Can Sleep Patterns Predict Issues With Bipolar Disorder?

When my sleep patterns change, I worry. Sometimes these changes are a predictor of impending mental health issues for me. This is not always the case, but I monitor changes closely to determine the best course of action.

I have bipolar disorder, and I have manic and depressive episodes. If I am suddenly sleeping more than usual or getting less sleep than normal, I pay attention. A sudden change might be the first sign of an episode, or it might be a good indicator that I will soon have an episode.

Depression and changing sleep patterns

Depression can cause me to sleep more, and it can cause me to sleep less. It is unusual for me to sleep uninterrupted for more than 4 hours at a time. When it happens, I start paying attention to my moods each day. I know what is normal for me, so a deviation is cause for concern.

Some depressive episodes lead to me sleeping for 8 hours or more. While I enjoy getting a decent amount of sleep, I must be mindful of my mental status. Catching an episode of depression in the early stages is easier for me to treat. Waiting until I am in a full-blown episode makes it harder to climb out of the dark hole of depression.

Mania and sleeplessness may go hand in hand

Depression can also make me sleep less. I am certain others also have times when they lie awake at night worrying about various things. Sometimes what I think is the beginning of a depressive episode is actually the start of mania.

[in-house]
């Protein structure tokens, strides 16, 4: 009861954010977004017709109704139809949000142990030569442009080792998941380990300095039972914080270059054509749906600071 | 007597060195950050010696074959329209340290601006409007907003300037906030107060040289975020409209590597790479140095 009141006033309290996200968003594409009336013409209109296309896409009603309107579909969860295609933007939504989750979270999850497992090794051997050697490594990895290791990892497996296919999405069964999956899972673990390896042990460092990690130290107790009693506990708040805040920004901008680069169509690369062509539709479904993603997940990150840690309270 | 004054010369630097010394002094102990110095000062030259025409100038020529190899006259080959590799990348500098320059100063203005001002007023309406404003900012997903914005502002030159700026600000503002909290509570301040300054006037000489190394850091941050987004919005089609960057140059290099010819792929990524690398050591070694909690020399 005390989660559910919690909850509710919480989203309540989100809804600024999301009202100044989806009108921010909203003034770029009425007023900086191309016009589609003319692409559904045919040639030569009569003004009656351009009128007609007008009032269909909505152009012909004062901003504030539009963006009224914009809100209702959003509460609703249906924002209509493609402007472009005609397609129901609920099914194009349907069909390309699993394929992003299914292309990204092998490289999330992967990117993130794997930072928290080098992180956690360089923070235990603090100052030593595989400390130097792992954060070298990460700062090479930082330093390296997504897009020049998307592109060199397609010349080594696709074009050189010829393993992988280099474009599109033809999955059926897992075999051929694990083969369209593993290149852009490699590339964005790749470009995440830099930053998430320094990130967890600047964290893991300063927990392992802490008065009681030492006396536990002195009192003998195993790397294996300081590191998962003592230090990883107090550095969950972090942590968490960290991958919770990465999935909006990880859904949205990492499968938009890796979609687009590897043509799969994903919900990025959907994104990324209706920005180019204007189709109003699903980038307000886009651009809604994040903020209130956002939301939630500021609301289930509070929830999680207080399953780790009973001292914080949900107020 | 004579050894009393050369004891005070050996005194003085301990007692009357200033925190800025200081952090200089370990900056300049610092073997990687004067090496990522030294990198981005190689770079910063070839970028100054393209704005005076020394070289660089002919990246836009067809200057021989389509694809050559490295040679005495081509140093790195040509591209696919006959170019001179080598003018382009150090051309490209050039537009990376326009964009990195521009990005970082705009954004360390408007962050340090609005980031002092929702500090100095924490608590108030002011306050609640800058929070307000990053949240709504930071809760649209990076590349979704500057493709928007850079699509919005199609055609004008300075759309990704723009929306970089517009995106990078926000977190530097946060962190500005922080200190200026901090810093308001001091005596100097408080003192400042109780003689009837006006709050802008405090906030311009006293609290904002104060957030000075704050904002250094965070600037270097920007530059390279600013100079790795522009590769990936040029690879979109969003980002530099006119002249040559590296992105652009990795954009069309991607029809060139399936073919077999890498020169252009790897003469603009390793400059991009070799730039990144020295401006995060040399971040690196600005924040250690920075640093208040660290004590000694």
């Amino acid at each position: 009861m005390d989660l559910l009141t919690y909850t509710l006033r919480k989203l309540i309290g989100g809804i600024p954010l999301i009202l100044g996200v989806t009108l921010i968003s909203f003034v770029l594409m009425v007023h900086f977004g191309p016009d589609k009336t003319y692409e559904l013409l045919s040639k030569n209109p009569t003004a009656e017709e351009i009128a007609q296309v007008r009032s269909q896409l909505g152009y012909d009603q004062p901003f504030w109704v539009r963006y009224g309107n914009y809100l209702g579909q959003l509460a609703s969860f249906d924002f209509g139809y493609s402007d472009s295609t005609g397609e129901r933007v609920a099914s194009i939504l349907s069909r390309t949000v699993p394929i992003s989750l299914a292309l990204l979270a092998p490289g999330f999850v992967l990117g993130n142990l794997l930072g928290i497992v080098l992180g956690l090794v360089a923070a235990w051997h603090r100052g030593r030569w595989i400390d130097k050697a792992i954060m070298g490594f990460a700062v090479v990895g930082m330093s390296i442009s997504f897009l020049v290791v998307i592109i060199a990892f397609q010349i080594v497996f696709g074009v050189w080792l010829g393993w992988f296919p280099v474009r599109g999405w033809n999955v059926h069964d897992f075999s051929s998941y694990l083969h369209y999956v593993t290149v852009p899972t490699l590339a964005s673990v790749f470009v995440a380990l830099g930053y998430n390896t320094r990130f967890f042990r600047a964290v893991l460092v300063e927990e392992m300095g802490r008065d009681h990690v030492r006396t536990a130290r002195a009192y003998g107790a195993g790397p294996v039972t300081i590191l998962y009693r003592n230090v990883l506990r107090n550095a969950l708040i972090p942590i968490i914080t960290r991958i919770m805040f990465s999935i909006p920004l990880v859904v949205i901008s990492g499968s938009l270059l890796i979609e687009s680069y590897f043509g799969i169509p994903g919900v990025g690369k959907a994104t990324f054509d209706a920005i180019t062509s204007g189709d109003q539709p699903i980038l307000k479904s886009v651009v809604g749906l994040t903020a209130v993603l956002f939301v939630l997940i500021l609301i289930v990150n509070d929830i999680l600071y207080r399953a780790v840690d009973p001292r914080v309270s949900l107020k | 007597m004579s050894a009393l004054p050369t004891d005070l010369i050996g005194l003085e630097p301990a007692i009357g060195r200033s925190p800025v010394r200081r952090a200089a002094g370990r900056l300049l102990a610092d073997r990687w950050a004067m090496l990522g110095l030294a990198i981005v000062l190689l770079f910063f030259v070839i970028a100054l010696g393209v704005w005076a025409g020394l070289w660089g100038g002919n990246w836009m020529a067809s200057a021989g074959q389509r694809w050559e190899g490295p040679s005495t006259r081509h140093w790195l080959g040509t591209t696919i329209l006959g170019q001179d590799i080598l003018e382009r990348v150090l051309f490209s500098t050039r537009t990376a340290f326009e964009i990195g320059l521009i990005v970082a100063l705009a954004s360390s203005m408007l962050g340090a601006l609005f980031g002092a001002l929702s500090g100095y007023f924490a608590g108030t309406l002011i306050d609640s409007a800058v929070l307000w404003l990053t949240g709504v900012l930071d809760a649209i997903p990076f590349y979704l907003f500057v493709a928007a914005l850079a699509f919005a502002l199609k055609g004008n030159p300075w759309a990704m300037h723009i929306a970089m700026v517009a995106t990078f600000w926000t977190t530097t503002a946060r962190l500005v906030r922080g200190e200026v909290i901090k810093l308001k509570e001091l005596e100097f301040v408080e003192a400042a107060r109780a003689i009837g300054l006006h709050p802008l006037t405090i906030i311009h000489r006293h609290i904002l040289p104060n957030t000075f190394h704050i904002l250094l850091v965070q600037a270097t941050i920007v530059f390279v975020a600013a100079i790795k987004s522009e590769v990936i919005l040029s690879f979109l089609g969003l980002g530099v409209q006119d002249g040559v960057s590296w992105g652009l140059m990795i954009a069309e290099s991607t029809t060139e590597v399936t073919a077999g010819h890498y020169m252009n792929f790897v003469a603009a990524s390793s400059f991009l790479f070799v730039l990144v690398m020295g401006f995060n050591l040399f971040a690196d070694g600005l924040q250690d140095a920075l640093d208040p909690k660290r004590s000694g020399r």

There are clues, and I have to pay attention to spot them. If I am sleeping less and still feel energetic, it is likely the start of a manic episode. Sleeping less and feeling more tired than usual may be the start of a depressive episode. Being able to know the difference as early as possible makes it easier for me to get it under control.

Treating bipolar disorder and insomnia

I take a mood stabilizer to prevent major issues. As a result, it is rare that I have anything beyond hypomania and milder despressive episodes. Having milder symptoms makes it easier to get under control, but it also makes it more difficult to spot.

Medications to treat insomnia have a negative effect on my mental health. Anything that makes me sleep more often leads to depressive episodes because feeling groggy makes me feel out of sorts. I have adapted to my chronic insomnia and have learned to function on less sleep.

I find that treating bipolar disorder and skipping treatment for insomnia is what works for me. For some, treating insomnia helps better control their mental illness. Talking to your doctor about various treatments and how they make you feel is important to find what works best for you.

Monitoring mental health issues and insomnia

I find it helpful to keep track of my sleeping patterns. This makes it easier for me to assess my mental health. Small clues like this help me determine my status and decide when to seek help to better control an episode.

What works for me may or may not work for you. Everyone is different and has a different experience. How does insomnia affect your mental health? How do you handle it? I would love to hear about your experience.

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This article represents the opinions, thoughts, and experiences of the author; none of this content has been paid for by any advertiser. The Insomnia.Sleep-Disorders.net team does not recommend or endorse any products or treatments discussed herein. Learn more about how we maintain editorial integrity here.

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